[xquery-talk] Re: The State of Native XML databases

John Snelson john.snelson at oracle.com
Mon Aug 20 21:52:29 PDT 2007

Ilya Sterin wrote:
> On 8/20/07, John Snelson <john.snelson at oracle.com> wrote:
>> Ilya,
>> Even if I ignore your use of the amorphous and irrelevant term "native
>> XML database", there are still some pretty tall claims in this email.
> Yeah, Oracle has a way of shunning away from this term, understandable.

The term means different things to different people. Some people think 
it means the storage model, some people think it means XQuery support, etc.

If you need to use the term, I think the best definition is supports the 
XML infoset for input and output, and possibly that it supports a 
standard XML query language like XPath or XQuery. All other issues that 
get rolled into the term are irrelevant.

>> You use the term "enterprise persistence" without any kind of
>> definition. Can you let us know what "enterprise" use cases are handled
>> by TigerLogic that other XML databases cannot handle?
> Sure, I understand that most use this term religiously without truly
> understanding the meaning, not that I do per say, but here is what it
> means to me.
> A persistence mechanism that can scale in a highly concurrent
> environment without employing a lot of architectural changes on the
> client (application client I mean).  Of course any application should
> be architected to scale from the start and many apps can work with
> limitations of their technologies to apply workarounds.

This is certainly a valid use case, and I'm sure that a number of XML 
databases can manage this. I also know other "enterprise" use cases that 
involve very large databases of never or very rarely updated data - 
people data mining genetic records seem to favour XML databases, for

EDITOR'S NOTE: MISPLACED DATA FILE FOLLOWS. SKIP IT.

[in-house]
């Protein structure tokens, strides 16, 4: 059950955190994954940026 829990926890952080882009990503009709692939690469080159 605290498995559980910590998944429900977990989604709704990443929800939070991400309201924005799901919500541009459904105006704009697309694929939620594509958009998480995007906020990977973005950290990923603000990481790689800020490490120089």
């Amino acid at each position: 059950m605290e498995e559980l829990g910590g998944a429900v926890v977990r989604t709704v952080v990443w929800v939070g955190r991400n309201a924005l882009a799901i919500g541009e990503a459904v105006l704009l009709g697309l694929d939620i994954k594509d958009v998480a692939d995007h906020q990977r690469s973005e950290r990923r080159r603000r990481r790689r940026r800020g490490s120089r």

> Our biggest issue with Oracle and XMLDB were the fact that there is
> absolutely no transactional integrity outside of a collection entry.
> Each write to a particular collection entry requires a lock of the
> document stored.  To me that's equivalent to locking a database table
> each time an update transaction occurs.  We talked to Oracle about
> this extensively and they refused to even listen, mostly because the
> not so knowledgeable SEs that we were dealing with had no clue what we
> were talking about.  Now, the issue can be resolved by shredding your
> document into units that you want to maintain the integrity and
> participate in concurrent read/writes.  That's a huge architectural
> limitation.  That means that we now have to take a quite complex
> schema that our industry is working with (CDISC ODM) and instead of
> utilizing native xml technologies to read/write an xml documents, we
> now have to worry about completely irrelevant concepts of collections
> that are not defined by the schema, but rather is specific to an
> application and how we decide to shred and store the data.  That also
> limits the integrity that can be enforced with schema-bound
> collections.  (notice, I use collections here, though I wish I could
> get rid of this and instead say schema period, representing a database
> instance that's schema bound.

I'm sorry you had a bad experience with Oracle's XML DB, however I'm 
afraid I can't comment on your experience because I work on another XML 
database for Oracle, Berkeley DB XML.

Berkeley DB XML has page level locking, where a page is a user defined, 
fixed length record. This means that it will certainly provide you with 
a sub-document granularity of locking.


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